Having thus set forth a preferred construction for the tactile symbols for color recognition, it is to be remembered that this is but a preferred embodiment. For example, the unitary symbols may be punched, cut, or by other similar and well known means, removed from a relatively thick material and fastened by adhesives, or other well known fastening means, to the first surface, thus, providing a raised symbol that may be detected and identified by the sense of touch.

Attention is now invited to a description of some of the uses to which these symbols may be applied; however, it must be remembered that many additional uses exist, for example, stitching the symbols onto clothing including socks, neckties, suits, etc.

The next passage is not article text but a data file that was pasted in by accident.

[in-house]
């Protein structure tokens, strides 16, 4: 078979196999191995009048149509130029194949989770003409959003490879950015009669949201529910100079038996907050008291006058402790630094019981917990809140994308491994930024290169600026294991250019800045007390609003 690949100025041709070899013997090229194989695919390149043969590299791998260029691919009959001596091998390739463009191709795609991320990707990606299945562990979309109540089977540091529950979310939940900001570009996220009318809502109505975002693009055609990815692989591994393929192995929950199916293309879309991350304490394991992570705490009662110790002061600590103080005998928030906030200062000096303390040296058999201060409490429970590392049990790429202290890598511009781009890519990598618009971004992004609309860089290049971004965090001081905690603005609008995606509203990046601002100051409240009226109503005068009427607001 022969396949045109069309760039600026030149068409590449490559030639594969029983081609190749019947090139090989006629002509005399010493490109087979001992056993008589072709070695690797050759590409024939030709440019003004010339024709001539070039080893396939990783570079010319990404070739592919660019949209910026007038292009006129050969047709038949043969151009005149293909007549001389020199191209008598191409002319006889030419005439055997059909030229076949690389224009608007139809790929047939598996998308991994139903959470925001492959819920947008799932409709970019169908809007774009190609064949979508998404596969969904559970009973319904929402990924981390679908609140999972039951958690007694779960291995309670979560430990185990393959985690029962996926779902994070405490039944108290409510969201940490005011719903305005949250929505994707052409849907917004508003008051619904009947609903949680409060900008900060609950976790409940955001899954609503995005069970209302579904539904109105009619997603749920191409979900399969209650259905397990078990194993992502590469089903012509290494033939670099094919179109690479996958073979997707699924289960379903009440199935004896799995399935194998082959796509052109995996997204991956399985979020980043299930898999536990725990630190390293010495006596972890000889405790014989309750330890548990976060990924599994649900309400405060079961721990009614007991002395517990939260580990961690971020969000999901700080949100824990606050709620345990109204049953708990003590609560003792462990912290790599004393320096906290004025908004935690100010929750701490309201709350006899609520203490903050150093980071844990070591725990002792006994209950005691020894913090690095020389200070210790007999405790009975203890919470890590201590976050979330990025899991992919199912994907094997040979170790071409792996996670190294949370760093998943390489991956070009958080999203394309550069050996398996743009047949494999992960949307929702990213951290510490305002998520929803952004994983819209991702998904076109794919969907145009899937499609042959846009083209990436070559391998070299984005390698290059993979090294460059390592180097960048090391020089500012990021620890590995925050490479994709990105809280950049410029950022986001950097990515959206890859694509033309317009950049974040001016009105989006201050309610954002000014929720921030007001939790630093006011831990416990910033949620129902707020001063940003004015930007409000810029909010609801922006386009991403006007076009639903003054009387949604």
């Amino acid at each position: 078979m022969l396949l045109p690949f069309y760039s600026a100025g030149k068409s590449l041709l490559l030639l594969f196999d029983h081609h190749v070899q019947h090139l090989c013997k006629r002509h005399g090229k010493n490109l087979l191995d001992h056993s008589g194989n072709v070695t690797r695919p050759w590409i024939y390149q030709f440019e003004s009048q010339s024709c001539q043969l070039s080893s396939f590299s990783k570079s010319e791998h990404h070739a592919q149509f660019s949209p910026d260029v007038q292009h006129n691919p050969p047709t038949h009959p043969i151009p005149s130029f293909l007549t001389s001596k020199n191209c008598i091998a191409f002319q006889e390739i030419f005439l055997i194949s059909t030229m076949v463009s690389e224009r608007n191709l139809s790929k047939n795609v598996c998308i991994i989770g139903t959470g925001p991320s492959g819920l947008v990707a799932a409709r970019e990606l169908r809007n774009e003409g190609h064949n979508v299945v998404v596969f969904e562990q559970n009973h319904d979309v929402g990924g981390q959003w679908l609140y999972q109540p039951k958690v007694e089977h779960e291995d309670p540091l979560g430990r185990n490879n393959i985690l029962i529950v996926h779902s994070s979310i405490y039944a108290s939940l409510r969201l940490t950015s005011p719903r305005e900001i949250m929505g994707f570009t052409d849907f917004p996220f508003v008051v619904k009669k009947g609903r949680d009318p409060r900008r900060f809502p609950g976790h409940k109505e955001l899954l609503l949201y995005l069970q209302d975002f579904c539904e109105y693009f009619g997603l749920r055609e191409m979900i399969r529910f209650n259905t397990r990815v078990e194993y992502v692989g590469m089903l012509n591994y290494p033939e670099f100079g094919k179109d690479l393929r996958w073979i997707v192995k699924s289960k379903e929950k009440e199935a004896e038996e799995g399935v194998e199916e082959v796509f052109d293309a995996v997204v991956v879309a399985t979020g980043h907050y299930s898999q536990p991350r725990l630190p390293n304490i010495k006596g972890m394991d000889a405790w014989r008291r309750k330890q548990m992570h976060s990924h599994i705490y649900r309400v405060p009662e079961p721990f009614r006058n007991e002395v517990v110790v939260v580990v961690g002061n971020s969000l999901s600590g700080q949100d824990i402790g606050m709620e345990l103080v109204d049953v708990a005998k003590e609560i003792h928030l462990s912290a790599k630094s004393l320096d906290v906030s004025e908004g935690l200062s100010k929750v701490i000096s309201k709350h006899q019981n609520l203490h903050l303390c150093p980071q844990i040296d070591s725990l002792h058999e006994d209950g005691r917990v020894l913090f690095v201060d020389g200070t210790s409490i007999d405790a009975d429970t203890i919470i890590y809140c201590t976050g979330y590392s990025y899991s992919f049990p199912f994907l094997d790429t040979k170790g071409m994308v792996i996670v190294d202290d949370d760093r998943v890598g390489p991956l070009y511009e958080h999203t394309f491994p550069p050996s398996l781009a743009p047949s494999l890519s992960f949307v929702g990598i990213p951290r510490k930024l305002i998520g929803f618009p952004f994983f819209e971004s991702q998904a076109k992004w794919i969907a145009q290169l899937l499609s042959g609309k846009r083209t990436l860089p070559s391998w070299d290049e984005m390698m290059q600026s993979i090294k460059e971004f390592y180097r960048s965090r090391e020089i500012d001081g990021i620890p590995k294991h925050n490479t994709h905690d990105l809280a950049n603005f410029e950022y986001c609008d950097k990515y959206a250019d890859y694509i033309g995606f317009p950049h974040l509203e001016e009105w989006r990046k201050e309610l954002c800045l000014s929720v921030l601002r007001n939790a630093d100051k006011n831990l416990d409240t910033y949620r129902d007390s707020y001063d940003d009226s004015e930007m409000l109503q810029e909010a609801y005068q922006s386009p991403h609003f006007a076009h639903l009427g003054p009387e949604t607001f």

FIG. 4 discloses the application of the embossed figures to a portion of a photograph of a hot air balloon shown generally as 52 on the first surface 53. The outline 54 of the hot air balloon and the separation lines 56 of the balloon panels are embossed into the photograph to both provide shape and a basis for applying the color symbols 10. More specifically, in FIG. 4 it can be seen that the balloon 52 is set against a blue sky as indicated by the light blue symbols 28 and that the balloon is striped denoted b the red symbols 14, blue symbols 16, green symbols 18 and the yellow symbols 12, which provide a colorful picture within the mind of the visually impaired or blind person who is touch reading the photograph.